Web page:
The key initial restoration item was the massive glass façade, the steel-framed window wall at the main entrance lobby, a major technical feat in 1933. This was dedicated to both Elissa Aalto and the Vyborg Library Director Svetlana Semenova, both of whom died in 1994, and who were the initiators together of the whole restoration project. A special bonus in the restoration has been the fact that the leading architects involved had themselves worked in Aalto’s Atelier, and so could understand his special methods and way of working things out, with numerous sketches, sometimes even on site with contractors. Such was a situation akin to that of any one of the great Renaissance master’s studio. This has lent a further stamp of authenticity to the project.
The book now published3 describes in consummate detail every step in the protracted collaboration followed through from 1992. Full evidence in drawings (Finnish and Russian) and archival and contemporary photographic documentation, revealed for example Aalto’s early prioritisation of landscape, a free-form pond exists in drawings, lying in a contoured recess in the park opposite the main entrance doors. This feature too was carefully calculated, insofar as it derived from ground water run-off so mitigating site dampness around the building occurring in each spring snow thaw. Overall, the now advanced project towards completion demonstrates a remarkable track record, a case study in architectural conservation. Also the staged timescale required for achievement, prevailed with the dedication and good feeling generated by architects, librarians, local councillors, and the numerous private and corporate, international and local sponsors on the basis of preserving a masterpiece of major importance. Post-war such resolution and collaboration would have seemed inconceivable. Now it comes as a reality.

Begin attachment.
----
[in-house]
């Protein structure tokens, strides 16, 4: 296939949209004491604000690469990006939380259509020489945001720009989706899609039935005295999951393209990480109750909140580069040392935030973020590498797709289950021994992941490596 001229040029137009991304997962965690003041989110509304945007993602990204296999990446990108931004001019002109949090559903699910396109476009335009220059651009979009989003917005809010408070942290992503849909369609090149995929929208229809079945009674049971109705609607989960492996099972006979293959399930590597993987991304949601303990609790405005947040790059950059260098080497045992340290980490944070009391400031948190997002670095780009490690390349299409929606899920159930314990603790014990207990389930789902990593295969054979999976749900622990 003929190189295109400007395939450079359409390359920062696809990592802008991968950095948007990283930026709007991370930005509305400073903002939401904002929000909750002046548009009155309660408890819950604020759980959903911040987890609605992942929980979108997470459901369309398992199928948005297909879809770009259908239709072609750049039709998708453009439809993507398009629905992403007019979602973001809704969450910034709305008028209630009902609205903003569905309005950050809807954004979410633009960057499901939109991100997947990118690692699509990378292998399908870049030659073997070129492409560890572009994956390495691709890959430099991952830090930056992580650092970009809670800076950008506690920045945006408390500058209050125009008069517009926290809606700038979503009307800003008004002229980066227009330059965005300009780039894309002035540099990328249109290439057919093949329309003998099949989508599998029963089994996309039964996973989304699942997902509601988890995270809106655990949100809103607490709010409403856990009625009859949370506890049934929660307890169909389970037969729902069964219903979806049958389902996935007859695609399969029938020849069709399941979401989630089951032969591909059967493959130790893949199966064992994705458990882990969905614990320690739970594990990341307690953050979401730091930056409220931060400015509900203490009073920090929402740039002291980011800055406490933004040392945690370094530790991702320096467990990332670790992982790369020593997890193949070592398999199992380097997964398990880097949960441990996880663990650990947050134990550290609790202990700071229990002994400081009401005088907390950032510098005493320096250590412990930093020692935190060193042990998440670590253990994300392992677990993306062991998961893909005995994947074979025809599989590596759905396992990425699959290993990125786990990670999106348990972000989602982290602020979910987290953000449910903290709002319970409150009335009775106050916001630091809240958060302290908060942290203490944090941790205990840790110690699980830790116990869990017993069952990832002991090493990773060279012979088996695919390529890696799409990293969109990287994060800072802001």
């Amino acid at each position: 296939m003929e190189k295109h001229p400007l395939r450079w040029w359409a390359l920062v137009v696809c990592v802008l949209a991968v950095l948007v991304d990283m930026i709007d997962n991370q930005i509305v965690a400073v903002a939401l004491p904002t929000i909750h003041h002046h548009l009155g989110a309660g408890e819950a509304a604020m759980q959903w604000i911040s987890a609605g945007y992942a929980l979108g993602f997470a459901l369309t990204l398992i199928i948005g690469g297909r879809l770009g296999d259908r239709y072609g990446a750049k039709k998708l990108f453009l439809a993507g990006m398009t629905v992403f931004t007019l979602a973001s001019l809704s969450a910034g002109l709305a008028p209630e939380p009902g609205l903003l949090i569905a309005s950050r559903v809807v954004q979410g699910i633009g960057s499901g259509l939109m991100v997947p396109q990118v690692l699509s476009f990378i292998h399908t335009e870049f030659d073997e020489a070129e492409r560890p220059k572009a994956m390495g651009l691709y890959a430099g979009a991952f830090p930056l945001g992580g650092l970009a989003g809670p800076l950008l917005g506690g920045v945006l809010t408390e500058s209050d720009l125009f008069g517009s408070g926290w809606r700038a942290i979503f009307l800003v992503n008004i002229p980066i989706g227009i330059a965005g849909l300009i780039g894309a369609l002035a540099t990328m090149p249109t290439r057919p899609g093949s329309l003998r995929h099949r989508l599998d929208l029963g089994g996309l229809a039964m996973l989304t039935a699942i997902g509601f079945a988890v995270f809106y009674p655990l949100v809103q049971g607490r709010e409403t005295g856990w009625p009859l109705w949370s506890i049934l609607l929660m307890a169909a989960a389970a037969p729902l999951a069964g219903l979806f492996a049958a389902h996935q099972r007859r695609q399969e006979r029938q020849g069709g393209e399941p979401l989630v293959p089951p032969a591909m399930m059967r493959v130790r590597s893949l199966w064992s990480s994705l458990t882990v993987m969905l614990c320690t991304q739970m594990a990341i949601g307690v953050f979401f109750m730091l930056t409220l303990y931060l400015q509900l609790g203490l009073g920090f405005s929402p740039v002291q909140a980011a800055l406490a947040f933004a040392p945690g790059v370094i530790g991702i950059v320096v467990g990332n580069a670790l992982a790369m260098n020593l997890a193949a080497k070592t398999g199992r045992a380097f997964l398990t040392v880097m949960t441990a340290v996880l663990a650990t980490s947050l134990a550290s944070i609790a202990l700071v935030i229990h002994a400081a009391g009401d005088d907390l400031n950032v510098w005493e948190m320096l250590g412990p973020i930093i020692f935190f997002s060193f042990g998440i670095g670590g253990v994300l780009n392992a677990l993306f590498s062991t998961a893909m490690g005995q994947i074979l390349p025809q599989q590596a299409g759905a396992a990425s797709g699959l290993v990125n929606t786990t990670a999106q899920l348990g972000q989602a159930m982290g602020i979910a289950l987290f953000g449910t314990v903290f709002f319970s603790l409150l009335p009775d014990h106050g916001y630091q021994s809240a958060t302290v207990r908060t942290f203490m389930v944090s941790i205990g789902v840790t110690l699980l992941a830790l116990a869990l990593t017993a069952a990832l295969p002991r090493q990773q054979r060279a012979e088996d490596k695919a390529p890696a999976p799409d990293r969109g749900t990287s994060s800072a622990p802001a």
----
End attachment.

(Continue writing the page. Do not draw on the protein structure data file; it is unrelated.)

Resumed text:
The publication celebrates the recovery of this quiet architectural icon, and gives the roll of honour of those in Finland and Russia, as well as abroad, who have made this achievement a reality. The trajectory of this endeavour demonstrates also the absolute dedication that, as with a major painting or sculpture, a key work of architecture can generate. Architects Tapani Mustonen, Leif Englund and Maija Kairamo have seen the project through, with consummate skill and diplomacy, with the enthusiasm added of Tatyana Svetelnikova, Librarian Director of the now re-named Central City Alvar Aalto Library in Vyborg. Given the wholly debilitating effects of decades of conflict war, evacuation, economic collapse and prevailing global austerity (again today) this outcome is nothing short of miraculous. Nor can the historical change of fortune that the city sits close to the Russian borderland with the European Community, do other than offer major potential internationally for the future significance of the Library.
1. Sigfried Giedion, Space Time and Architecture, Harvard University Press, Cambridge Mass., Third edition 1962: 579.
2. Michael Spens, Viipuri Library, Alvar Aalto, Academy Editions, London 1994. See chapter by Sergei Kravchenko, pp72–81.
3. Alvar Aalto Library in Vyborg: Saving a Modern Masterpiece.
Ed. Eric Adlerkreutz, Leif Englund, Maija Kairamo, Tapani Mustonen, Vezio Nava. The Finnish Committee for the Restoration of Viipuri Library. Rakennustieto, Helsinki, 2010. http://www.rakennustieto.fi/publishing